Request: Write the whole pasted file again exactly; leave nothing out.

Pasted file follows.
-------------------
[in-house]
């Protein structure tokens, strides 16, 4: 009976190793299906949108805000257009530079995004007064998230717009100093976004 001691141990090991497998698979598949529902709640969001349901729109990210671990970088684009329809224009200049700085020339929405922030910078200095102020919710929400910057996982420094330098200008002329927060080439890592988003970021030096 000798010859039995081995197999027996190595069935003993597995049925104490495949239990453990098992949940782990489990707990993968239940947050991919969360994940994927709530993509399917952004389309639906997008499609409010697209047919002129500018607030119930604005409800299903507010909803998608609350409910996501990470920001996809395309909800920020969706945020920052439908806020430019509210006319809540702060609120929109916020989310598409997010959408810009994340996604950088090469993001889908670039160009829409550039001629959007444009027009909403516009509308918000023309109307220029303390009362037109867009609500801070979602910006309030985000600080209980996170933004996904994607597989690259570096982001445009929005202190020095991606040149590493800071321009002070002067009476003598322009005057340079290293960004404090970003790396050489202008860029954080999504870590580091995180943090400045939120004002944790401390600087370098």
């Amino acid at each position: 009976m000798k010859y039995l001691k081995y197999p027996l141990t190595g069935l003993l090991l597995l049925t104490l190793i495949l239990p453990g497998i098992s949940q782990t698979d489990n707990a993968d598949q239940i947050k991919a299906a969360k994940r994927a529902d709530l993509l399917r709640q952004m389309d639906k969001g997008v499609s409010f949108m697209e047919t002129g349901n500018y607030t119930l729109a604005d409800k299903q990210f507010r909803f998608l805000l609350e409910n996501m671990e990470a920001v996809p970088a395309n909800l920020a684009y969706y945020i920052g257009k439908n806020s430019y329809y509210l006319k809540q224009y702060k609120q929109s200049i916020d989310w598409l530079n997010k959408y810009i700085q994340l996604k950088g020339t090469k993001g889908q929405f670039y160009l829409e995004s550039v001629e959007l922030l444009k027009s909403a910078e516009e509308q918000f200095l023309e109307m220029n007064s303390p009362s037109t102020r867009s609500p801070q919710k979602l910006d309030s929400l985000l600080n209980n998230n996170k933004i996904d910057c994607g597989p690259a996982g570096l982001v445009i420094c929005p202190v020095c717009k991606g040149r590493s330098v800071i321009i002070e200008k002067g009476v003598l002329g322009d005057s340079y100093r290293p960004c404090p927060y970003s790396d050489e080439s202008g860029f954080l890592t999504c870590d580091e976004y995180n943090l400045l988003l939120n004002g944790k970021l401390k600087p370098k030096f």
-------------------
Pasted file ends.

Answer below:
[in-house]
């Protein structure tokens, strides 16, 4: 009976190793299906949108805000257009530079995004007064998230717009100093976004 001691141990090991497998698979598949529902709640969001349901729109990210671990970088684009329809224009200049700085020339929405922030910078200095102020919710929400910057996982420094330098200008002329927060080439890592988003970021030096 000798010859039995081995197999027996190595069935003993597995049925104490495949239990453990098992949940782990489990707990993968239940947050991919969360994940994927709530993509399917952004389309639906997008499609409010697209047919002129500018607030119930604005409800299903507010909803998608609350409910996501990470920001996809395309909800920020969706945020920052439908806020430019509210006319809540702060609120929109916020989310598409997010959408810009994340996604950088090469993001889908670039160009829409550039001629959007444009027009909403516009509308918000023309109307220029303390009362037109867009609500801070979602910006309030985000600080209980996170933004996904994607597989690259570096982001445009929005202190020095991606040149590493800071321009002070002067009476003598322009005057340079290293960004404090970003790396050489202008860029954080999504870590580091995180943090400045939120004002944790401390600087370098």
């Amino acid at each position: 009976m000798k010859y039995l001691k081995y197999p027996l141990t190595g069935l003993l090991l597995l049925t104490l190793i495949l239990p453990g497998i098992s949940q782990t698979d489990n707990a993968d598949q239940i947050k991919a299906a969360k994940r994927a529902d709530l993509l399917r709640q952004m389309d639906k969001g997008v499609s409010f949108m697209e047919t002129g349901n500018y607030t119930l729109a604005d409800k299903q990210f507010r909803f998608l805000l609350e409910n996501m671990e990470a920001v996809p970088a395309n909800l920020a684009y969706y945020i920052g257009k439908n806020s430019y329809y509210l006319k809540q224009y702060k609120q929109s200049i916020d989310w598409l530079n997010k959408y810009i700085q994340l996604k950088g020339t090469k993001g889908q929405f670039y160009l829409e995004s550039v001629e959007l922030l444009k027009s909403a910078e516009e509308q918000f200095l023309e109307m220029n007064s303390p009362s037109t102020r867009s609500p801070q919710k979602l910006d309030s929400l985000l600080n209980n998230n996170k933004i996904d910057c994607g597989p690259a996982g570096l982001v445009i420094c929005p202190v020095c717009k991606g040149r590493s330098v800071i321009i002070e200008k002067g009476v003598l002329g322009d005057s340079y100093r290293p960004c404090p927060y970003s790396d050489e080439s202008g860029f954080l890592t999504c870590d580091e976004y995180n943090l400045l988003l939120n004002g944790k970021l401390k600087p370098k030096f």